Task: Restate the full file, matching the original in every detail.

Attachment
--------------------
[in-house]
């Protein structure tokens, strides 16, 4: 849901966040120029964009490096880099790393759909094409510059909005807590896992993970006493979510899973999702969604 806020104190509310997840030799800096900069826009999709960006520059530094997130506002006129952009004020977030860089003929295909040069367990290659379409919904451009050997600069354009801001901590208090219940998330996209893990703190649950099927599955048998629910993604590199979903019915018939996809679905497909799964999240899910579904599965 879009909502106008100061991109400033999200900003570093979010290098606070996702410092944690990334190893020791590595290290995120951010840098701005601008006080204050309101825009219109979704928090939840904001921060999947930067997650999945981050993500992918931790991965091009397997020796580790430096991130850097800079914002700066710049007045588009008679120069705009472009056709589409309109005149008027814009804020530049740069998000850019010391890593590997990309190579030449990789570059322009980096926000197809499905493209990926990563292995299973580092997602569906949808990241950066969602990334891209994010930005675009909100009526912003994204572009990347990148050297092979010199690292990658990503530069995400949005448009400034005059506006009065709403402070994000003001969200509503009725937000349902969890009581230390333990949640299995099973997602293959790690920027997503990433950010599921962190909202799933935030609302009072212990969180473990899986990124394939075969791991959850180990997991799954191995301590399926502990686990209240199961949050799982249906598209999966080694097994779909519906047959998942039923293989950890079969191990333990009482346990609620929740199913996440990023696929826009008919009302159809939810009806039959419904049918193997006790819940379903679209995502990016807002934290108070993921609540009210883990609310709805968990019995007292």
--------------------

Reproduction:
[in-house]
């Protein structure tokens, strides 16, 4: 849901966040120029964009490096880099790393759909094409510059909005807590896992993970006493979510899973999702969604 806020104190509310997840030799800096900069826009999709960006520059530094997130506002006129952009004020977030860089003929295909040069367990290659379409919904451009050997600069354009801001901590208090219940998330996209893990703190649950099927599955048998629910993604590199979903019915018939996809679905497909799964999240899910579904599965 879009909502106008100061991109400033999200900003570093979010290098606070996702410092944690990334190893020791590595290290995120951010840098701005601008006080204050309101825009219109979704928090939840904001921060999947930067997650999945981050993500992918931790991965091009397997020796580790430096991130850097800079914002700066710049007045588009008679120069705009472009056709589409309109005149008027814009804020530049740069998000850019010391890593590997990309190579030449990789570059322009980096926000197809499905493209990926990563292995299973580092997602569906949808990241950066969602990334891209994010930005675009909100009526912003994204572009990347990148050297092979010199690292990658990503530069995400949005448009400034005059506006009065709403402070994000003001969200509503009725937000349902969890009581230390333990949640299995099973997602293959790690920027997503990433950010599921962190909202799933935030609302009072212990969180473990899986990124394939075969791991959850180990997991799954191995301590399926502990686990209240199961949050799982249906598209999966080694097994779909519906047959998942039923293989950890079969191990333990009482346990609620929740199913996440990023696929826009008919009302159809939810009806039959419904049918193997006790819940379903679209995502990016807002934290108070993921609540009210883990609310709805968990019995007292």